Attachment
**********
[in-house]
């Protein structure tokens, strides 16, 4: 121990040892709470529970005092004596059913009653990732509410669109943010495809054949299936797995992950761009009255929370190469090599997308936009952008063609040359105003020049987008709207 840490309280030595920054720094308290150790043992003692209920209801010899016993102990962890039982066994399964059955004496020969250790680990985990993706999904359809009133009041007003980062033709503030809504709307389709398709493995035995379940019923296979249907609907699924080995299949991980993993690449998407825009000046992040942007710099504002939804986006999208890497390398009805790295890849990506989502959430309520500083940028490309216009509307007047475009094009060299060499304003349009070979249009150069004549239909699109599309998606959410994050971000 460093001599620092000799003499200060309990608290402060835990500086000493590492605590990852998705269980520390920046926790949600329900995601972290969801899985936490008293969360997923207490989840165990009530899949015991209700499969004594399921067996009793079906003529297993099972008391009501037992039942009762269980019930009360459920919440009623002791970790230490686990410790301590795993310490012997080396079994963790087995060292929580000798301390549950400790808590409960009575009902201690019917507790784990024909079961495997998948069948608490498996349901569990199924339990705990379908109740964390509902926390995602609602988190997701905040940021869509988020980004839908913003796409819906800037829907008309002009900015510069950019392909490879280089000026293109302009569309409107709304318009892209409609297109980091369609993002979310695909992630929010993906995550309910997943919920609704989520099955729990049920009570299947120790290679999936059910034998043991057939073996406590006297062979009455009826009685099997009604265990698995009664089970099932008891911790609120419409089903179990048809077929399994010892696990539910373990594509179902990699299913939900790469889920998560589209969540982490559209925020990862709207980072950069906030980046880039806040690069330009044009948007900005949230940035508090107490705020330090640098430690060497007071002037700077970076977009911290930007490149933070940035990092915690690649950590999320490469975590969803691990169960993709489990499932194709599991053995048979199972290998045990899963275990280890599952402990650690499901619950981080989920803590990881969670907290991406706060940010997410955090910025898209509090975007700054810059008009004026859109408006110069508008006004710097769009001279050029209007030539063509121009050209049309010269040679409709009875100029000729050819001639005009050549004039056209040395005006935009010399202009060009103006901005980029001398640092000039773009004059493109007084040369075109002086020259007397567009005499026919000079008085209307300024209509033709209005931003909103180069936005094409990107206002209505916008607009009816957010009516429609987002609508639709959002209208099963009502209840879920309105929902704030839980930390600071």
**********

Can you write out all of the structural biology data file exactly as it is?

[in-house]
């Protein structure tokens, strides 16, 4: 121990040892709470529970005092004596059913009653990732509410669109943010495809054949299936797995992950761009009255929370190469090599997308936009952008063609040359105003020049987008709207 840490309280030595920054720094308290150790043992003692209920209801010899016993102990962890039982066994399964059955004496020969250790680990985990993706999904359809009133009041007003980062033709503030809504709307389709398709493995035995379940019923296979249907609907699924080995299949991980993993690449998407825009000046992040942007710099504002939804986006999208890497390398009805790295890849990506989502959430309520500083940028490309216009509307007047475009094009060299060499304003349009070979249009150069004549239909699109599309998606959410994050971000 460093001599620092000799003499200060309990608290402060835990500086000493590492605590990852998705269980520390920046926790949600329900995601972290969801899985936490008293969360997923207490989840165990009530899949015991209700499969004594399921067996009793079906003529297993099972008391009501037992039942009762269980019930009360459920919440009623002791970790230490686990410790301590795993310490012997080396079994963790087995060292929580000798301390549950400790808590409960009575009902201690019917507790784990024909079961495997998948069948608490498996349901569990199924339990705990379908109740964390509902926390995602609602988190997701905040940021869509988020980004839908913003796409819906800037829907008309002009900015510069950019392909490879280089000026293109302009569309409107709304318009892209409609297109980091369609993002979310695909992630929010993906995550309910997943919920609704989520099955729990049920009570299947120790290679999936059910034998043991057939073996406590006297062979009455009826009685099997009604265990698995009664089970099932008891911790609120419409089903179990048809077929399994010892696990539910373990594509179902990699299913939900790469889920998560589209969540982490559209925020990862709207980072950069906030980046880039806040690069330009044009948007900005949230940035508090107490705020330090640098430690060497007071002037700077970076977009911290930007490149933070940035990092915690690649950590999320490469975590969803691990169960993709489990499932194709599991053995048979199972290998045990899963275990280890599952402990650690499901619950981080989920803590990881969670907290991406706060940010997410955090910025898209509090975007700054810059008009004026859109408006110069508008006004710097769009001279050029209007030539063509121009050209049309010269040679409709009875100029000729050819001639005009050549004039056209040395005006935009010399202009060009103006901005980029001398640092000039773009004059493109007084040369075109002086020259007397567009005499026919000079008085209307300024209509033709209005931003909103180069936005094409990107206002209505916008607009009816957010009516429609987002609508639709959002209208099963009502209840879920309105929902704030839980930390600071």